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Articles  |   May 1992
Physiologic role and clinical significance of reverse cholesterol transport
Article Information
Articles   |   May 1992
Physiologic role and clinical significance of reverse cholesterol transport
The Journal of the American Osteopathic Association, May 1992, Vol. 92, 625. doi:10.7556/jaoa.1992.92.5.625
The Journal of the American Osteopathic Association, May 1992, Vol. 92, 625. doi:10.7556/jaoa.1992.92.5.625
Abstract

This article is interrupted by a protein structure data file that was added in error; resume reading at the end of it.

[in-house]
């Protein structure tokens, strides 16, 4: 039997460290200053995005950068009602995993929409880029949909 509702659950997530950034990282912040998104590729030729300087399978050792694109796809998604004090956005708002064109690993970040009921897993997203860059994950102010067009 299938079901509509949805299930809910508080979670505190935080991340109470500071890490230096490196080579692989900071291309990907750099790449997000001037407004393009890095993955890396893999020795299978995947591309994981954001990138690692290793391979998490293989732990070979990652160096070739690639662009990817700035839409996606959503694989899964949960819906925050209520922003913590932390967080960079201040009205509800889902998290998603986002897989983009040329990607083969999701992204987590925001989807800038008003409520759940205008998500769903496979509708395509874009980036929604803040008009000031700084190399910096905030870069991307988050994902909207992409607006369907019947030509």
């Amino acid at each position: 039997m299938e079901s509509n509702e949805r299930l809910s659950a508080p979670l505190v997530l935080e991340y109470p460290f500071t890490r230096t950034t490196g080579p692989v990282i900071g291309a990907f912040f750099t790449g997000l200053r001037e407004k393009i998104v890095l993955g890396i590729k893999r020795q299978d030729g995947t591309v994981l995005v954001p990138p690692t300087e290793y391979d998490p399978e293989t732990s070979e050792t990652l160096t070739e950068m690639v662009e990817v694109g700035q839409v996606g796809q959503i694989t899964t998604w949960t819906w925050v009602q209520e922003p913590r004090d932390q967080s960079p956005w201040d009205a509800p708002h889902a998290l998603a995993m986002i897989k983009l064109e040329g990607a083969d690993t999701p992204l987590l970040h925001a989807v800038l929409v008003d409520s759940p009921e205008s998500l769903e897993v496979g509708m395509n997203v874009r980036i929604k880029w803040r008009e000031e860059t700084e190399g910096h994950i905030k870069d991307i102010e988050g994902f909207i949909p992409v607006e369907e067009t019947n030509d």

Low levels of high-density lipoproteins have been consistently shown to be a major risk factor for coronary heart disease. However, the precise role of HDL in the prevention or reversal of atherosclerosis (or both) is unknown. It has been proposed that HDL functions jointly with the enzyme lecithin:cholesterol acyltransferase and the cholesteryl ester transfer protein to facilitate the movement of cholesterol from tissues to the liver. This mechanism--referred to as reverse cholesterol transport--has been shown to be an important physiologic mechanism. However, its clinical significance, though intriguing, is unclear. This article reviews recent advances concerning the components of reverse cholesterol transport and evaluates their potential significance in the early diagnosis and treatment of atherosclerosis.